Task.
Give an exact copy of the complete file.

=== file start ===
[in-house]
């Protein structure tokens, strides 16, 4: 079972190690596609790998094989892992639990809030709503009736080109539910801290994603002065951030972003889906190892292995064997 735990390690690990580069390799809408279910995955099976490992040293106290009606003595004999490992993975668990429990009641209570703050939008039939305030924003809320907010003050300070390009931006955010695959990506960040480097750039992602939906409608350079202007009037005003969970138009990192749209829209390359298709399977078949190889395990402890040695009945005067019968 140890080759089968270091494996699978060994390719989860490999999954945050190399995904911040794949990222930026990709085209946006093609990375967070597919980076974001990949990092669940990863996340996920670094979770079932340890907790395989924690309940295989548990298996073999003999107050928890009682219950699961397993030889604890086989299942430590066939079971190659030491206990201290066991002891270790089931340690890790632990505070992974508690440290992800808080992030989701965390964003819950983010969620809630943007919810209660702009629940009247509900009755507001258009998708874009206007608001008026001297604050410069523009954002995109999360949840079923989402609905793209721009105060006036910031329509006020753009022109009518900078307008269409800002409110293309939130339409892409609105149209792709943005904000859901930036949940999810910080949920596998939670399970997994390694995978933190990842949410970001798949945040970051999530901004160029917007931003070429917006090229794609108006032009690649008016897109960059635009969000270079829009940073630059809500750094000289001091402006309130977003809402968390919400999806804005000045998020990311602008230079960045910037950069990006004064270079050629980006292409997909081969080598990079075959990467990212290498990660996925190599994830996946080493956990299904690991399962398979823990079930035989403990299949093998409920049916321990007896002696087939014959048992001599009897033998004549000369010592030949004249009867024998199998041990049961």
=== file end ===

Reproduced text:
[in-house]
């Protein structure tokens, strides 16, 4: 079972190690596609790998094989892992639990809030709503009736080109539910801290994603002065951030972003889906190892292995064997 735990390690690990580069390799809408279910995955099976490992040293106290009606003595004999490992993975668990429990009641209570703050939008039939305030924003809320907010003050300070390009931006955010695959990506960040480097750039992602939906409608350079202007009037005003969970138009990192749209829209390359298709399977078949190889395990402890040695009945005067019968 140890080759089968270091494996699978060994390719989860490999999954945050190399995904911040794949990222930026990709085209946006093609990375967070597919980076974001990949990092669940990863996340996920670094979770079932340890907790395989924690309940295989548990298996073999003999107050928890009682219950699961397993030889604890086989299942430590066939079971190659030491206990201290066991002891270790089931340690890790632990505070992974508690440290992800808080992030989701965390964003819950983010969620809630943007919810209660702009629940009247509900009755507001258009998708874009206007608001008026001297604050410069523009954002995109999360949840079923989402609905793209721009105060006036910031329509006020753009022109009518900078307008269409800002409110293309939130339409892409609105149209792709943005904000859901930036949940999810910080949920596998939670399970997994390694995978933190990842949410970001798949945040970051999530901004160029917007931003070429917006090229794609108006032009690649008016897109960059635009969000270079829009940073630059809500750094000289001091402006309130977003809402968390919400999806804005000045998020990311602008230079960045910037950069990006004064270079050629980006292409997909081969080598990079075959990467990212290498990660996925190599994830996946080493956990299904690991399962398979823990079930035989403990299949093998409920049916321990007896002696087939014959048992001599009897033998004549000369010592030949004249009867024998199998041990049961």